From Chai to Chowkidaar: Journey from 2014 to 2019
By  Shimon Chadha | Updated:  Apr 11, 2019, 12:16 PM
The 2014 Lok Sabha elections were historic in every sense of the word- Not only was the Congress party defeated, which had ruled for two consecutive terms, but also the right-wing Bharatiya Janata Party returned to power with a landslide majority of an astonishing 282 seats, an unprecedented number since the 1984 elections, when Rajiv Gandhi, leading the Congress after his mother’s assassination, had secured 404 seats.
Narendra Modi, who was the three-time Chief Minister of Gujarat, was projected as the BJP candidate for the 16th Lok Sabha elections, after 10 years of “dynasty rule” of the oldest political party, marked by corruption scandals and scams by top Cabinet Ministers.
Modi, with his charismatic persona, won the heart of the nation, who were swayed away by his promises of developing the economy of the debt-ridden country, increasing the employment rate, and overall social and economic growth and development. His perfectly drafted words, honey-coated with tall promises and catchy slogans such as “Sabka Saath, Sabka Vikaas”, and the most popular being “Ab ki Baar, Modi Sarkaar”, touched the cords of citizens pan-India and led them to believe that this 56-inch wide-chested man might just replicate the development model of Gujarat onto the country.
His promises of developing the economy did not exactly work out the way they were projected to. As per reports by the Finance Ministry, the debt of the country increased by a steep 54 percent from 2014 to 2019.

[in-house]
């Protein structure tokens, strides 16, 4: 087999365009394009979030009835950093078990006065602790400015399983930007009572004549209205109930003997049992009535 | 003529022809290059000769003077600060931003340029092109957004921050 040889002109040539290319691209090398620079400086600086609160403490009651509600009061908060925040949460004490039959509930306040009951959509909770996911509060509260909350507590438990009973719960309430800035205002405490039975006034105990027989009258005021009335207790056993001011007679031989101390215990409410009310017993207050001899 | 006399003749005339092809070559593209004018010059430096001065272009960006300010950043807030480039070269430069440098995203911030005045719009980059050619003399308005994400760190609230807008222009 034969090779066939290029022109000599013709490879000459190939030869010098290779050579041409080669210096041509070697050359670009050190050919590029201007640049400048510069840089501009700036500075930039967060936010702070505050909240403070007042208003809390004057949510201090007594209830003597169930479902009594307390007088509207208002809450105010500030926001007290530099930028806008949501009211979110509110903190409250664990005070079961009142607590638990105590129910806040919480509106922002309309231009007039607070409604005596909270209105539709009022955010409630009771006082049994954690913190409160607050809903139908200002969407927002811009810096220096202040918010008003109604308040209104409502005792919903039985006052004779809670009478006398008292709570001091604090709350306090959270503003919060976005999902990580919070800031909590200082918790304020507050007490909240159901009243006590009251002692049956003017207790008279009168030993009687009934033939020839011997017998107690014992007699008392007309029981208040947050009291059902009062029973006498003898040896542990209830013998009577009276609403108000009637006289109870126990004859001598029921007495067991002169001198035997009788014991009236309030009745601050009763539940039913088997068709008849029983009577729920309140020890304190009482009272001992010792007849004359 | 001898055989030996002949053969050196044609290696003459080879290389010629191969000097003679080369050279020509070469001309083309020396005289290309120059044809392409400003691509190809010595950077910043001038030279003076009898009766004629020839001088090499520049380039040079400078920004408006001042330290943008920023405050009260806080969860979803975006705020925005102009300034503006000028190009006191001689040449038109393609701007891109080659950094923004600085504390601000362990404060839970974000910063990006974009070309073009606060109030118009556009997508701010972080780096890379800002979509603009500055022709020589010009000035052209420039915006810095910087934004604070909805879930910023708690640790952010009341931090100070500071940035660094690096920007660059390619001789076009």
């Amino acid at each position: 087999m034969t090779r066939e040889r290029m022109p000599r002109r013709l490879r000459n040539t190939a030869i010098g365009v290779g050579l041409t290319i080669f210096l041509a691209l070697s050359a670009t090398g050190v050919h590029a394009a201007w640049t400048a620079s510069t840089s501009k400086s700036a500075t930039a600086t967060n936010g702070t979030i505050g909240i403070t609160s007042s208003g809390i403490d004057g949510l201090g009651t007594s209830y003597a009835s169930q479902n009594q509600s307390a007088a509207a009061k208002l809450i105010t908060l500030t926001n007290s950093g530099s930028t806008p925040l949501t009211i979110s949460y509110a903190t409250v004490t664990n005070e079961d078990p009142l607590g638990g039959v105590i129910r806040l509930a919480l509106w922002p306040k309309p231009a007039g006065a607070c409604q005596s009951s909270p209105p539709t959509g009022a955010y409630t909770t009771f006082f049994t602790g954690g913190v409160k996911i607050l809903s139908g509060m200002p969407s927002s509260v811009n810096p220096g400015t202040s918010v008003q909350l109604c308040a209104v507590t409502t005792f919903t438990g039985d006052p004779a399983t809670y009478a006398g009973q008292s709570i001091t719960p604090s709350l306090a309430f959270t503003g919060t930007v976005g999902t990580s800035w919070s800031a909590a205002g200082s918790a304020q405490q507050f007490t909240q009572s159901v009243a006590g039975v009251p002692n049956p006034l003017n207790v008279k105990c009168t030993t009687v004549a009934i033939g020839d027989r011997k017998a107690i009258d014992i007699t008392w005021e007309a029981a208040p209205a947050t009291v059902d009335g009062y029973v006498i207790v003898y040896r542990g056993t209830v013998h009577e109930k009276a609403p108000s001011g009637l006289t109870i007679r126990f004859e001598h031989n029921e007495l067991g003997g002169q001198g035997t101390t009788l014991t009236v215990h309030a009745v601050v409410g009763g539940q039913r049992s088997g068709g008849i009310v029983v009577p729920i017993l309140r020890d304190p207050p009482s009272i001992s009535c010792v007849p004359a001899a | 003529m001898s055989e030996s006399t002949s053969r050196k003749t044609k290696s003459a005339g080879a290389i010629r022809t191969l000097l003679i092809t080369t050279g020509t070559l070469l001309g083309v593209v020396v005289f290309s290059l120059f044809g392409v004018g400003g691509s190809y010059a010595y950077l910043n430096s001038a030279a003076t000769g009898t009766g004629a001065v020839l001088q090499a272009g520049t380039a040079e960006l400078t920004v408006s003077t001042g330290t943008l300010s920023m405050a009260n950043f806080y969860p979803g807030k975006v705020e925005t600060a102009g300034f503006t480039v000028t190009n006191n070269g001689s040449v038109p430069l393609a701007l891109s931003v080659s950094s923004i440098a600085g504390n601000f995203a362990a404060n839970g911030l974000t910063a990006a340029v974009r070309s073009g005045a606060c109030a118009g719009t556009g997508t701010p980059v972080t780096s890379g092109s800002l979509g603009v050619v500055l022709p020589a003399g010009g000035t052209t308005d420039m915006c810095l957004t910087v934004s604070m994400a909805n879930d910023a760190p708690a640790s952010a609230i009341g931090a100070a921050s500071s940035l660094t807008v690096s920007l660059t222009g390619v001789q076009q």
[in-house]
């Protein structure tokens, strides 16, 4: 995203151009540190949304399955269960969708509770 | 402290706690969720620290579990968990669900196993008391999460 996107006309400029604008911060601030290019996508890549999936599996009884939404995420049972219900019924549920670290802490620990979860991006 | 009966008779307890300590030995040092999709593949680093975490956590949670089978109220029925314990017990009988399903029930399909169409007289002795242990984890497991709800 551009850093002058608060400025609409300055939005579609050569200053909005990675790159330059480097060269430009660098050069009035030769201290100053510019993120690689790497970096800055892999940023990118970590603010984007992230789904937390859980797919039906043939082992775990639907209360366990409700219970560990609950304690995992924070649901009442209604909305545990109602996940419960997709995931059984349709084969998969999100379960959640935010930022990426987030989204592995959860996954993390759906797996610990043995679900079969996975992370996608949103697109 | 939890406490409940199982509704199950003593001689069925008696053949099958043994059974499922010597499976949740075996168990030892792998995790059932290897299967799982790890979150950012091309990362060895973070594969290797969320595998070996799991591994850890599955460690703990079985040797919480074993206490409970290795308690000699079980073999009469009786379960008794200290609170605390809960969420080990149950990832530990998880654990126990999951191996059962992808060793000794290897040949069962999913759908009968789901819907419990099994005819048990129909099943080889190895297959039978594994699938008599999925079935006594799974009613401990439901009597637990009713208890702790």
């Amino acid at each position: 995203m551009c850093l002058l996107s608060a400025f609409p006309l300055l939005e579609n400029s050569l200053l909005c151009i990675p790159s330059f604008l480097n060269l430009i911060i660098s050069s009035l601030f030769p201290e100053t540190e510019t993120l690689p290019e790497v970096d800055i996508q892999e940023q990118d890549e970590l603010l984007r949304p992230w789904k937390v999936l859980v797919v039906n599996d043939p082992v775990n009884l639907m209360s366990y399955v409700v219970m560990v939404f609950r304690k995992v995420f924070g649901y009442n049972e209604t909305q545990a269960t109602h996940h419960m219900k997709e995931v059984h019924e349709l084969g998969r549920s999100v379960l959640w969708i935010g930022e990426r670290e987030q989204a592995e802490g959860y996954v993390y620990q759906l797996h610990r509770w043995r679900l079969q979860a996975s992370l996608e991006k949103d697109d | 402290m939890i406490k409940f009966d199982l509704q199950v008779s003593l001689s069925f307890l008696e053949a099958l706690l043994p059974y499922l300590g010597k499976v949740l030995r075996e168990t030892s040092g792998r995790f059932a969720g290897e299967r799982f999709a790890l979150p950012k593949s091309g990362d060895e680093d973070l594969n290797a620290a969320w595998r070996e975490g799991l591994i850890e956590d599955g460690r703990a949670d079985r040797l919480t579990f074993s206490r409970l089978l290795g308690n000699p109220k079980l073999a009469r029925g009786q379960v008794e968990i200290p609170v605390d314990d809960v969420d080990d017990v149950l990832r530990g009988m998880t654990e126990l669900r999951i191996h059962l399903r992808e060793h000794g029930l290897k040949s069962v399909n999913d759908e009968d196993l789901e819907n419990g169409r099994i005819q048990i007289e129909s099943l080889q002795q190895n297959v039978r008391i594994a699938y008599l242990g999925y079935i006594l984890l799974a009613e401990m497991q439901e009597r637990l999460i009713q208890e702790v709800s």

One of the biggest setbacks to the Indian economy, which had a dreadful impact on each and every citizen, was the demonetisation move by the government (or rather, the Prime Minister and a few close-knit Ministers) in 2016. This strategic move, which aimed at curbing inflation and sweeping out all the black money from the market, banned high-denomination rupee notes, thereby drastically reducing the GDP of the country from 7.3% to 6.1% in the final quarter of the year. Being a cash-driven economy, the unavailability of liquid cash in the market affected banks and small-scale industries and resulted in 1.5 million workers of the informal sector losing their jobs. The two primary aims of the act were not fulfilled- most of the black money was in terms of frozen assets, such as land and gold, which could not be accounted for or seized by the government. With regards to inflation, though there was a definite curb in the the first two months following demonetisation, the sudden availability of cash 3 months later, led people to spend a lot more than they usually would have, thus causing a 1% growth in inflation. Though supporters of the move believe that there are many long-term benefits such as a boost to the GDP over the years, critics claim that the short-term costs outweigh the long-term benefits.
However, not every economic reform backfired. The introduction of the Goods and Services Tax, which integrated all the taxes into one slab, is believed to have great benefits such as reduction in the overall tax payment by the citizens, reduction in inflation, and a possible growth in Foreign Direct Investment. All of this can be achieved only by an able government, who implements the reform well, with the concerns of both, the citizens and the state, in consideration.
The promise of social development in the country, was blemished by an increase in the number of farmers’ deaths in the country, symbolised by the farmers’ protest march in Delhi in November last year.